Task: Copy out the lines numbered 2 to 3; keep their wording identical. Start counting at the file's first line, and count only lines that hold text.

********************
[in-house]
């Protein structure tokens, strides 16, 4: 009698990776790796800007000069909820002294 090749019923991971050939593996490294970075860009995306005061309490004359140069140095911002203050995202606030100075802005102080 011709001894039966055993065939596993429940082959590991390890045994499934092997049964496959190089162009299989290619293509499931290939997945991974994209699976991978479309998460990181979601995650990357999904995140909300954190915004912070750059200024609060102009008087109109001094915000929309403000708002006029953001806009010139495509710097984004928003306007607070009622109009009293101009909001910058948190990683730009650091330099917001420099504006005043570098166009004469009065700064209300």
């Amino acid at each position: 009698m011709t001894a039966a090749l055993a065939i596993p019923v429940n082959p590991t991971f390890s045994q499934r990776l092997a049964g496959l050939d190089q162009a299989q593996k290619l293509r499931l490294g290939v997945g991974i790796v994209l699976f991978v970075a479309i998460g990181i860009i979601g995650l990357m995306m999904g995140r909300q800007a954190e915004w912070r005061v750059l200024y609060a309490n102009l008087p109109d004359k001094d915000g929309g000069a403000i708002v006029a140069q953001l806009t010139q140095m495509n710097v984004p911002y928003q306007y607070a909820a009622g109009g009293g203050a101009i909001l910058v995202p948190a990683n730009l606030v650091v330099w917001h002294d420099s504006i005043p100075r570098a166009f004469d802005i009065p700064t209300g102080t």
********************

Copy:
């Protein structure tokens, strides 16, 4: 009698990776790796800007000069909820002294 090749019923991971050939593996490294970075860009995306005061309490004359140069140095911002203050995202606030100075802005102080 011709001894039966055993065939596993429940082959590991390890045994499934092997049964496959190089162009299989290619293509499931290939997945991974994209699976991978479309998460990181979601995650990357999904995140909300954190915004912070750059200024609060102009008087109109001094915000929309403000708002006029953001806009010139495509710097984004928003306007607070009622109009009293101009909001910058948190990683730009650091330099917001420099504006005043570098166009004469009065700064209300």
């Amino acid at each position: 009698m011709t001894a039966a090749l055993a065939i596993p019923v429940n082959p590991t991971f390890s045994q499934r990776l092997a049964g496959l050939d190089q162009a299989q593996k290619l293509r499931l490294g290939v997945g991974i790796v994209l699976f991978v970075a479309i998460g990181i860009i979601g995650l990357m995306m999904g995140r909300q800007a954190e915004w912070r005061v750059l200024y609060a309490n102009l008087p109109d004359k001094d915000g929309g000069a403000i708002v006029a140069q953001l806009t010139q140095m495509n710097v984004p911002y928003q306007y607070a909820a009622g109009g009293g203050a101009i909001l910058v995202p948190a990683n730009l606030v650091v330099w917001h002294d420099s504006i005043p100075r570098a166009f004469d802005i009065p700064t209300g102080t």